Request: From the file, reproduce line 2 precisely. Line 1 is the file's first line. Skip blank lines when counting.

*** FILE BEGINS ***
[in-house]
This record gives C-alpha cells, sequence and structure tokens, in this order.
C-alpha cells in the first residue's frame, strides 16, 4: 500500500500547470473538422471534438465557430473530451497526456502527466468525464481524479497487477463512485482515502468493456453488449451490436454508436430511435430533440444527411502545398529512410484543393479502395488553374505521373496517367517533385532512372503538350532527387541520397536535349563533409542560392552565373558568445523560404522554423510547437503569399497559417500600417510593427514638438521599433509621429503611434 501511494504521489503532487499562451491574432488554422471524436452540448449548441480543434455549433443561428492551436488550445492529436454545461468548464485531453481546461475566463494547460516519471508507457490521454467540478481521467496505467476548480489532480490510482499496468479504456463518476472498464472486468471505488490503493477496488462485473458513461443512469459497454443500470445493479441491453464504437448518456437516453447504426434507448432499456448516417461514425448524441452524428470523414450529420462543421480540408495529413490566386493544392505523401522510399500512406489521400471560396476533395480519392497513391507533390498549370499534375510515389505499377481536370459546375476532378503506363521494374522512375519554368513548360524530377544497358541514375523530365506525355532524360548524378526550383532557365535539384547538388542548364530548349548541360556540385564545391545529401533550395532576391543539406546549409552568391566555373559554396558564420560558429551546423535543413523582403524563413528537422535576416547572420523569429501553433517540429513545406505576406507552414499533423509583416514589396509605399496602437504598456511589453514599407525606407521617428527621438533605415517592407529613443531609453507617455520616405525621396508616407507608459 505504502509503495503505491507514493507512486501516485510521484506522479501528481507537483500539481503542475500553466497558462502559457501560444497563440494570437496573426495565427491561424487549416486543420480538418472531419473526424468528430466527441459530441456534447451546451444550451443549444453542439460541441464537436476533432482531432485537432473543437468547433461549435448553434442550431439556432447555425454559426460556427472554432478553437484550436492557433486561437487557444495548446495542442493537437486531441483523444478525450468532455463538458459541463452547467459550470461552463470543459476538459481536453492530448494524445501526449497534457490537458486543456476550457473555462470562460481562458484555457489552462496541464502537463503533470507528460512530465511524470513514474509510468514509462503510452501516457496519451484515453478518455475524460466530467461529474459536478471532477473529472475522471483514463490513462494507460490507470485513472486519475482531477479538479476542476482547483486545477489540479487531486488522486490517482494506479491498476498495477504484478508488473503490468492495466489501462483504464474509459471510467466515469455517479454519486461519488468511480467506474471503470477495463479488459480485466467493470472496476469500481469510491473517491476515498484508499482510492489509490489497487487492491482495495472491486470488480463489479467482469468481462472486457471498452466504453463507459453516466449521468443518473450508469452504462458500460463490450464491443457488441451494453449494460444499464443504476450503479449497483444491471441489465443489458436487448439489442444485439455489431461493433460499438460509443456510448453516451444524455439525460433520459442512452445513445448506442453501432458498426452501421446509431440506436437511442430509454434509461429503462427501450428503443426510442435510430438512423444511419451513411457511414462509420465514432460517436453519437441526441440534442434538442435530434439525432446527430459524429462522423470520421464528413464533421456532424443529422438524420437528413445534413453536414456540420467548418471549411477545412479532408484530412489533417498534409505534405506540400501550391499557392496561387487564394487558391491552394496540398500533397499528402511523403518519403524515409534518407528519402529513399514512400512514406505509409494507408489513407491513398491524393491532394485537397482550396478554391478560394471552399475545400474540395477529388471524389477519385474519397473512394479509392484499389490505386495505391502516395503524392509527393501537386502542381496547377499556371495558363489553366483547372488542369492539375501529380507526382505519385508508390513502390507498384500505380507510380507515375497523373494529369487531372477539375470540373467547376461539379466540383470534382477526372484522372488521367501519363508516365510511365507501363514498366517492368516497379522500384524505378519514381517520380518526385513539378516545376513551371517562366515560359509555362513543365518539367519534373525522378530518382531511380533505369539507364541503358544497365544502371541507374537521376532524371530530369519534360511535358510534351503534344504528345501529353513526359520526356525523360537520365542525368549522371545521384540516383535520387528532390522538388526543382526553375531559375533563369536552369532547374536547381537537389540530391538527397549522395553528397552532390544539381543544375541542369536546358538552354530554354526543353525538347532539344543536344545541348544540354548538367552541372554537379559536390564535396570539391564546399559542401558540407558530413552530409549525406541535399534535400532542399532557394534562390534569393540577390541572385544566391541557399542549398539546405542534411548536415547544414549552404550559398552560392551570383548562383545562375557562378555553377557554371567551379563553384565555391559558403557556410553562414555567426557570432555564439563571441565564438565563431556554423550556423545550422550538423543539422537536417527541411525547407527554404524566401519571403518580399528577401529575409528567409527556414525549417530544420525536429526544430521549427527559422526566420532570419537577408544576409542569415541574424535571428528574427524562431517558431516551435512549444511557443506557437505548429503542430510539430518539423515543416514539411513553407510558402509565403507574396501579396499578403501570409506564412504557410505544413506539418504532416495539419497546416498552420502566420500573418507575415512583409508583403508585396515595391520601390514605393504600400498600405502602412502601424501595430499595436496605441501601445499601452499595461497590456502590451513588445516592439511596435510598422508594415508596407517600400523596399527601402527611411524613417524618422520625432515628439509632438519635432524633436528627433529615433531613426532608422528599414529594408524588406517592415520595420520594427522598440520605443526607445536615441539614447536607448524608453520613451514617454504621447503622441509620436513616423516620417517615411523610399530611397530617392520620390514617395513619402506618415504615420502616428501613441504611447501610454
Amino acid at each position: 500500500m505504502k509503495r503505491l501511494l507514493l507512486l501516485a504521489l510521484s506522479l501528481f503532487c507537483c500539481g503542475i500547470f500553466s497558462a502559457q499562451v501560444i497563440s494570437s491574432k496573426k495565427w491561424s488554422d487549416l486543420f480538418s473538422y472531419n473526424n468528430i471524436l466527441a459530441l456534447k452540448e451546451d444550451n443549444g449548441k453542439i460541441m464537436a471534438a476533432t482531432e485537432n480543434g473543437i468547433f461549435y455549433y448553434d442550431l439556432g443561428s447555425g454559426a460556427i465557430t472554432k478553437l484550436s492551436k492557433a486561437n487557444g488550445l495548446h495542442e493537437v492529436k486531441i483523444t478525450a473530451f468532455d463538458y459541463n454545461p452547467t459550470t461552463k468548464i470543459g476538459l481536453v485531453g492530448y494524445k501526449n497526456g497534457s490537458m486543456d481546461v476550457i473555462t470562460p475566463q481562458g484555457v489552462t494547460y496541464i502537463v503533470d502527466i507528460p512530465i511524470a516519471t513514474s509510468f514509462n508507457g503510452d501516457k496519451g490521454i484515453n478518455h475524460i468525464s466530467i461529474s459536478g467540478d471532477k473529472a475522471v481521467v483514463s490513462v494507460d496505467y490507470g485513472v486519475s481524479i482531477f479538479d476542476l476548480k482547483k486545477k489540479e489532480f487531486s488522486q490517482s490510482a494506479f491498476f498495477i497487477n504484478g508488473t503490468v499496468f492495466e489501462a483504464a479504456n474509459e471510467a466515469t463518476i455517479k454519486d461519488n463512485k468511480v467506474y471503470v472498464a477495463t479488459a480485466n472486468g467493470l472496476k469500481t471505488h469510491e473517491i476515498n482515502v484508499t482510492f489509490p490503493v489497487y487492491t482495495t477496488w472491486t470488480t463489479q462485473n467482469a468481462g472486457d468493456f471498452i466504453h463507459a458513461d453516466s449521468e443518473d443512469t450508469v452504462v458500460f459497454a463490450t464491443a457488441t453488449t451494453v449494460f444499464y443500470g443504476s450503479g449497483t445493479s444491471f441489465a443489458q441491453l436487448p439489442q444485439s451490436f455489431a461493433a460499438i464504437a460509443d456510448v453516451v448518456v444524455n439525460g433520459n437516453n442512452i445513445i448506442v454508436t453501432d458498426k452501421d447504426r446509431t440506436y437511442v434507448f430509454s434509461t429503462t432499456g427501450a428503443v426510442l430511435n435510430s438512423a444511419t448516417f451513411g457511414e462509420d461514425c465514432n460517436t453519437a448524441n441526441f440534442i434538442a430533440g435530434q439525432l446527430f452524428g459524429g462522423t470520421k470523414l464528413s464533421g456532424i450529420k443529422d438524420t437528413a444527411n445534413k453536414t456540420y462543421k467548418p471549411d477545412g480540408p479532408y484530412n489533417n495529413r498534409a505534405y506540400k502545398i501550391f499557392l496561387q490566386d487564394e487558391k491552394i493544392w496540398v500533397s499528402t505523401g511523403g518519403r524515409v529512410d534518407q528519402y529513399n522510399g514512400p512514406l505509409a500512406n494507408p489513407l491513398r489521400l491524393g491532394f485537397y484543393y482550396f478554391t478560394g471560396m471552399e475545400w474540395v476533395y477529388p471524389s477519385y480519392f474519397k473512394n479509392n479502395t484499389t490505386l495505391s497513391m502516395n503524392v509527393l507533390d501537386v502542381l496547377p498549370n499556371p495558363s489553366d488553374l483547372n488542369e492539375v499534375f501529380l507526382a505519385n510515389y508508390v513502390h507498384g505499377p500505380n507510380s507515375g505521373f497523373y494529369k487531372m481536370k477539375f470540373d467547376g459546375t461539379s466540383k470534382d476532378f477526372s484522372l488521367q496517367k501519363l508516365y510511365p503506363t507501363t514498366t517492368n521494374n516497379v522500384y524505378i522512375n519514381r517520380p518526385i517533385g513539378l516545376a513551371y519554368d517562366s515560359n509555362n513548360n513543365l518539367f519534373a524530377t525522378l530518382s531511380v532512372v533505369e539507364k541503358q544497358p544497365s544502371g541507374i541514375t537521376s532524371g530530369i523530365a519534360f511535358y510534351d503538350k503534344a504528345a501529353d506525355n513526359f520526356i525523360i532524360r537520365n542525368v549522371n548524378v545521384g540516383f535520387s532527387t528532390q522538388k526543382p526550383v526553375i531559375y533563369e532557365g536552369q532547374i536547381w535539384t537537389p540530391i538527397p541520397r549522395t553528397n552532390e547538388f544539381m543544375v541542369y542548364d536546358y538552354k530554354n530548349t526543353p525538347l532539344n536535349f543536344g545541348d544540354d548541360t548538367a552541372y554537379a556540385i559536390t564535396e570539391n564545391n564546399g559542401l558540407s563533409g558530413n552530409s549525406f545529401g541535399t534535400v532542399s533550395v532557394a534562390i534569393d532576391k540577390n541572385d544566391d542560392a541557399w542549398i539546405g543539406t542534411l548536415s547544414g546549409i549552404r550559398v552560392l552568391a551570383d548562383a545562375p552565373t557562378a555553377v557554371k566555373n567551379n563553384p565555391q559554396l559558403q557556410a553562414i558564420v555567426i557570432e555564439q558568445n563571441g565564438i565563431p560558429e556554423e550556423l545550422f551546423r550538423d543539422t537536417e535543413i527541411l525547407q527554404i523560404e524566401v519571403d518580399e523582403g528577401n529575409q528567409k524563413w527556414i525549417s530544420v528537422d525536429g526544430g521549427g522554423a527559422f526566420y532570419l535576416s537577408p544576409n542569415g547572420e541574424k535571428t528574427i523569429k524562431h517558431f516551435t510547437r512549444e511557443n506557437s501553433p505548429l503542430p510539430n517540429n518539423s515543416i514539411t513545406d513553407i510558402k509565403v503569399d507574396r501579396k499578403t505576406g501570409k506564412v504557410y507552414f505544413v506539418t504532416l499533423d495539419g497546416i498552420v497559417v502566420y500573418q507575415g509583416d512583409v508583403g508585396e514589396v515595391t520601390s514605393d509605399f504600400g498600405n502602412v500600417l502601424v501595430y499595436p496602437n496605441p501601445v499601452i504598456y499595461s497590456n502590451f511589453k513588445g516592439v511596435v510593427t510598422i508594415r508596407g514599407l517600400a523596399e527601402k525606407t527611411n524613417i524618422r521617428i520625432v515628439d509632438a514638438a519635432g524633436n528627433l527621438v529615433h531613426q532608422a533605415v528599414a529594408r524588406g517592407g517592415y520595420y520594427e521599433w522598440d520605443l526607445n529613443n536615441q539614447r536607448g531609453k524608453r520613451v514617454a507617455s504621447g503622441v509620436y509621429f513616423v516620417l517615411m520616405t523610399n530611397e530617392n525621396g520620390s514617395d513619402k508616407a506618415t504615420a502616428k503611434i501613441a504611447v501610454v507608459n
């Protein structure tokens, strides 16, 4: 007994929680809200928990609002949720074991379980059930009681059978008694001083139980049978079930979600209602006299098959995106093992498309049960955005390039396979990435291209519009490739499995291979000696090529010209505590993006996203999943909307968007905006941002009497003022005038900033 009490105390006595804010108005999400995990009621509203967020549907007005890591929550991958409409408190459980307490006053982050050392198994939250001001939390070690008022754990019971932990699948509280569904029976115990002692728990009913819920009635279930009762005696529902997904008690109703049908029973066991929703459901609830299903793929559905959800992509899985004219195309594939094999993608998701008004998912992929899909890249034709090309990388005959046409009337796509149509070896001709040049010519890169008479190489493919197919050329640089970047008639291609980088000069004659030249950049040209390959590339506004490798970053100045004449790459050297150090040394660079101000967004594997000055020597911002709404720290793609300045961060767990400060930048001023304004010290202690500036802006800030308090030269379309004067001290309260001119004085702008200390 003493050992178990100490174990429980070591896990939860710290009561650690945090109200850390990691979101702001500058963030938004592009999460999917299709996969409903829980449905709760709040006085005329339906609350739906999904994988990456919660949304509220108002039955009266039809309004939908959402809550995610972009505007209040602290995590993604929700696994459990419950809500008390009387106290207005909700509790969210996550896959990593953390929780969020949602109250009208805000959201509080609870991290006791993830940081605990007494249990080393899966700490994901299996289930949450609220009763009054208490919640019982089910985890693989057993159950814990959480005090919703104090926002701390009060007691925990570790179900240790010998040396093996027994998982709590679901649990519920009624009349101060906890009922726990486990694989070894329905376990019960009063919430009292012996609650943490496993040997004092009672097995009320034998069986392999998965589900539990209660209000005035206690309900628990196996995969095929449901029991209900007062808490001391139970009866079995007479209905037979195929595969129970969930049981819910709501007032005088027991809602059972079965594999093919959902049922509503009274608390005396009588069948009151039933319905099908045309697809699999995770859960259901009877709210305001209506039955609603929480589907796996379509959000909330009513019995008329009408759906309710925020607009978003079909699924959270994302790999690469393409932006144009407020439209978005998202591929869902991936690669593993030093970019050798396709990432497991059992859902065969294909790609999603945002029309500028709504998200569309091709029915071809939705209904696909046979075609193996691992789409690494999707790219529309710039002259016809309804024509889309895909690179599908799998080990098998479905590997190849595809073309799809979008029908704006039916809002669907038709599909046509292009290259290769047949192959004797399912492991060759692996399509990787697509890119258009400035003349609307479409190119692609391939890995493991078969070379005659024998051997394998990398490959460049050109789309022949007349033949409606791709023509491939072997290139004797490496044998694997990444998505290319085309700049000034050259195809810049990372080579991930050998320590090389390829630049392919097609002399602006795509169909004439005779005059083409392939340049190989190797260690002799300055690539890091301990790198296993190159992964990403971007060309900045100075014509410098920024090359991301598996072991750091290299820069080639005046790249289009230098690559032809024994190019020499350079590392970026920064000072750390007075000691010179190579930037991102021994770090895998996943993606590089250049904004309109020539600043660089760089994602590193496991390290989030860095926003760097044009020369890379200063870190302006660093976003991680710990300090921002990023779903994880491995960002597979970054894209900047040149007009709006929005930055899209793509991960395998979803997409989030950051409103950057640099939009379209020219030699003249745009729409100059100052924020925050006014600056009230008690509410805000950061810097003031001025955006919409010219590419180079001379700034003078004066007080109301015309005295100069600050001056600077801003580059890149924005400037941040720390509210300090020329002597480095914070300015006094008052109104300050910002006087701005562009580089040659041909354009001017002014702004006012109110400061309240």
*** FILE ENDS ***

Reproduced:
This record gives C-alpha cells, sequence and structure tokens, in this order.